Summary of “Smartwatches Are Changing the Purpose of the EKG”

Continuous EKG monitoring, like that available in the latest Apple Watch, might seem like a small technological leap, putting what was once the sole purview of hospitals and doctor’s offices neatly around a consumer’s wrist.
Continuous EKG monitoring is a little different from other, more discrete medical information.
Because the various parts of the heart produce different shapes of electrical activity owing to their size and muscularity, the EKG can also detect which chambers are beating at what time, and whether these chambers are correctly synced up and beating effectively.
The larger a muscle is, the stronger its electrical impulses, so the size of an EKG wave can also indicate whether parts of the heart muscle are enlarged or dangerously thickened.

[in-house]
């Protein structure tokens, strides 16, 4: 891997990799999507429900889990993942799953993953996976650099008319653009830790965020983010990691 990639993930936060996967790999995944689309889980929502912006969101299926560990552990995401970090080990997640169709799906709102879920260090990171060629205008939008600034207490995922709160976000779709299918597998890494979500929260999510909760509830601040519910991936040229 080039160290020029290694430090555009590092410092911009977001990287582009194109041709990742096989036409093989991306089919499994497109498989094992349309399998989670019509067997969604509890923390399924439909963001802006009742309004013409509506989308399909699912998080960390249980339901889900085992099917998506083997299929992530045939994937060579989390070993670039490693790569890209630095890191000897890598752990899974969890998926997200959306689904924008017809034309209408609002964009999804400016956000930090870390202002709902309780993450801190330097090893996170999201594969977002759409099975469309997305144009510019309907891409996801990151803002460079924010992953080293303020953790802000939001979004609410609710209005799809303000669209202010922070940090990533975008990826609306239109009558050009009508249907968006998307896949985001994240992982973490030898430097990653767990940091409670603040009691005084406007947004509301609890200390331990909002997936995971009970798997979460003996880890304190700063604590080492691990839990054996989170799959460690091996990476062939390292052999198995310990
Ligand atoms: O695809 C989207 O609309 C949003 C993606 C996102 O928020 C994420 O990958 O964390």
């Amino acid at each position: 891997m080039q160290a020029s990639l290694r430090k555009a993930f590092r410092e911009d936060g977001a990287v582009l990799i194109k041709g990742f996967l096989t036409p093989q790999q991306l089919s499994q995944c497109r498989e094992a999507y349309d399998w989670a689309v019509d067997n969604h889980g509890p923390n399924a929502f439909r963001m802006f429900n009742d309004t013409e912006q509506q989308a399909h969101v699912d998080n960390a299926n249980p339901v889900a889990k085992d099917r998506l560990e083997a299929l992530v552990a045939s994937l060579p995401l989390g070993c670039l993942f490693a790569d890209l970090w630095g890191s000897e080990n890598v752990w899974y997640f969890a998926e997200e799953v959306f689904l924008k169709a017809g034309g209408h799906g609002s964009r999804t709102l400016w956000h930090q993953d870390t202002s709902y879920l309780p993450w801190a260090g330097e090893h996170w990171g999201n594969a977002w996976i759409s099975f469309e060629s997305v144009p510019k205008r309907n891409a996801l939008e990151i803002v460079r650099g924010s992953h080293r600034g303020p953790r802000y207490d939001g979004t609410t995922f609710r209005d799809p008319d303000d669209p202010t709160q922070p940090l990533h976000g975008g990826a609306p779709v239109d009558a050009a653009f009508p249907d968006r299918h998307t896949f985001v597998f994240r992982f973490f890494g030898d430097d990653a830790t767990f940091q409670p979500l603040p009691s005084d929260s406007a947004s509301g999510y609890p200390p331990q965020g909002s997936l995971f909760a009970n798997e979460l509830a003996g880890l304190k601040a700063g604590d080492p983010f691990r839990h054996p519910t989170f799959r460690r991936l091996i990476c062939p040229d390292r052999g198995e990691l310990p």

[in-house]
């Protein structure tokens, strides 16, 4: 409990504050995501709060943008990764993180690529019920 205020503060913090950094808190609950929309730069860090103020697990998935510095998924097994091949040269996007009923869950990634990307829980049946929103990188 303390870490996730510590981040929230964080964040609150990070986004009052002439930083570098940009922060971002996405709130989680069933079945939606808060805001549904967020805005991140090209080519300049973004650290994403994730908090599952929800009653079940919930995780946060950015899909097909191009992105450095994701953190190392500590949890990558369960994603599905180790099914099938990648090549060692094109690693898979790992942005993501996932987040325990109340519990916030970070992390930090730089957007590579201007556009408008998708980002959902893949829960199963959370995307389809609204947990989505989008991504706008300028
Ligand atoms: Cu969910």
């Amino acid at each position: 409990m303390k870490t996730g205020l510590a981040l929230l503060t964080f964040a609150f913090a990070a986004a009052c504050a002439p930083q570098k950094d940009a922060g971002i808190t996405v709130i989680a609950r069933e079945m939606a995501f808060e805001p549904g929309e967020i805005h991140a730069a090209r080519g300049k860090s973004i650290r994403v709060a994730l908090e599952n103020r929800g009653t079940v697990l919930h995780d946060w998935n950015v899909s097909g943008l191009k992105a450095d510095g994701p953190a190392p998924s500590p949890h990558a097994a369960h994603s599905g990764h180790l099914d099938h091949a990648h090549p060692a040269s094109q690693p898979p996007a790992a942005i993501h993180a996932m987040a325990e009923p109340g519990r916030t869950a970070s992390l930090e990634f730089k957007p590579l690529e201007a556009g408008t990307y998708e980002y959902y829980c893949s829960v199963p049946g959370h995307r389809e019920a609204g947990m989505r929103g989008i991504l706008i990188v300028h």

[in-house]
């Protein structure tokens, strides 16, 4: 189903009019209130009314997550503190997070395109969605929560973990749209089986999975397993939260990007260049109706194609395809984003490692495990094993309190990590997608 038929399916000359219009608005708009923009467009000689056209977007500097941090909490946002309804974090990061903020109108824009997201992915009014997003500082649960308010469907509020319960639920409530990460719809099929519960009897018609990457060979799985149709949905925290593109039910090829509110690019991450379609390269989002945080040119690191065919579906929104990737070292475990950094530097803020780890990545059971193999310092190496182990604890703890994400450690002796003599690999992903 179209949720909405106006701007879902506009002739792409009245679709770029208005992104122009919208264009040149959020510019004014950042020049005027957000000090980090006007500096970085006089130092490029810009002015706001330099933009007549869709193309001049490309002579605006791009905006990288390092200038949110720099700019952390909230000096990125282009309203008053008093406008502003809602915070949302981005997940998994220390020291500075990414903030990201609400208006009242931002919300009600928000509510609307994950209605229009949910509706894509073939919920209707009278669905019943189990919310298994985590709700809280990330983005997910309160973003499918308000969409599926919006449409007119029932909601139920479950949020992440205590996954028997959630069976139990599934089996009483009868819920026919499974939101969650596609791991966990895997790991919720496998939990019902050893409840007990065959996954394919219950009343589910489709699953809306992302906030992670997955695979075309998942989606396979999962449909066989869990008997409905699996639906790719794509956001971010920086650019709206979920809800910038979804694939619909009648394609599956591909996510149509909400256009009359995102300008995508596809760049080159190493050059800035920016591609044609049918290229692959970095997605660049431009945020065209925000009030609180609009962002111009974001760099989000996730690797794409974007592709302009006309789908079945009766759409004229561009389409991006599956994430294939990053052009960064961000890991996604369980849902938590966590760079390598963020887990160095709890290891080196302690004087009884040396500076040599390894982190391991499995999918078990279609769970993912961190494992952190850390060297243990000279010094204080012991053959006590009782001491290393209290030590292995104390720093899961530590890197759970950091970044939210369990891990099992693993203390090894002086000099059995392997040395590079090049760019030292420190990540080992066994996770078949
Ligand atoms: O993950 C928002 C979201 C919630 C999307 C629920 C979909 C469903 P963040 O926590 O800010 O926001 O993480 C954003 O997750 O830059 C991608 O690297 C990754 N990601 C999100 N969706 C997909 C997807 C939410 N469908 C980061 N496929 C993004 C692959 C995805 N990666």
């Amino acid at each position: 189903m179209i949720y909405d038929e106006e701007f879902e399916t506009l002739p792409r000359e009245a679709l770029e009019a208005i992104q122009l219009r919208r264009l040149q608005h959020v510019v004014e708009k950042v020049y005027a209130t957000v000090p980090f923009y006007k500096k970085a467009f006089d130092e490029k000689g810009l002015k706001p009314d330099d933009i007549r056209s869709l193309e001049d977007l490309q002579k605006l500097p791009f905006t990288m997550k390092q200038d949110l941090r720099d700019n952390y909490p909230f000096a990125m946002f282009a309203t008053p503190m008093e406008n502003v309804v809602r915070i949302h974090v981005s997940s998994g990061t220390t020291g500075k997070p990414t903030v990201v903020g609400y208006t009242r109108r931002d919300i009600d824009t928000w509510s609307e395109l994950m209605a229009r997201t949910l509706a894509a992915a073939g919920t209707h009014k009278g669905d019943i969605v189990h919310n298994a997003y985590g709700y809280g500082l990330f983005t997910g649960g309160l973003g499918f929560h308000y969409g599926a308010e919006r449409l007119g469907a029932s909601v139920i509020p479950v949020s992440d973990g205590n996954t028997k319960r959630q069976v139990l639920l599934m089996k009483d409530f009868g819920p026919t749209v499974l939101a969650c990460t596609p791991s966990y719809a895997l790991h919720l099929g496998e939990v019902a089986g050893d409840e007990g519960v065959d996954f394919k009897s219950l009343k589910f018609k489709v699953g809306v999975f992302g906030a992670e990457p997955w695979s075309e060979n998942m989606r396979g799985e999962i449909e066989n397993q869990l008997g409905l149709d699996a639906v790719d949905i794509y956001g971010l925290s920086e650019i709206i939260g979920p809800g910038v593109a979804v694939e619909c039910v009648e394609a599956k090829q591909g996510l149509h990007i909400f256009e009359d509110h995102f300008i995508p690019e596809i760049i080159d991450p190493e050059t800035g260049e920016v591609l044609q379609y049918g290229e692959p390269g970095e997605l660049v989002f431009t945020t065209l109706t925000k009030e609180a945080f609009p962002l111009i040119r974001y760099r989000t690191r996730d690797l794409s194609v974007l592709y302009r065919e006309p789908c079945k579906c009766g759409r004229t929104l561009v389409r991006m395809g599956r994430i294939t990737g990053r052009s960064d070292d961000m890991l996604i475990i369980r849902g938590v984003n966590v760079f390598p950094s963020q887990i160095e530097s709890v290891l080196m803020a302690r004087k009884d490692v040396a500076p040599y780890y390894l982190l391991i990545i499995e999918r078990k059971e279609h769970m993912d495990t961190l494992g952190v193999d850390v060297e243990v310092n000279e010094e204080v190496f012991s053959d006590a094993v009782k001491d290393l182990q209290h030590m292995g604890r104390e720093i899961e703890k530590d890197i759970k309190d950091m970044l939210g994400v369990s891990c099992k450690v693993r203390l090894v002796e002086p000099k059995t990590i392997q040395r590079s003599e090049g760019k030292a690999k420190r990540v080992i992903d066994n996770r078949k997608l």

Areas of the heart getting less oxygen will show changes in their electrical conduction, and the 12-lead EKG provides real-time information: not just indicating whether a patient is having a heart attack, but also which coronary vessels are most likely blocked.
The 12-lead EKG can also detect the location of scarring left behind by prior, sometimes silent heart attacks.
An EKG tracing will clearly show an area of dead heart muscle no longer conducting electrical signals.
An EKG doesn’t capture the shape or function of the heart’s valves, nor can it diagnose precarious plaques in the coronary arteries that could signal heart attacks waiting to happen.

The orginal article.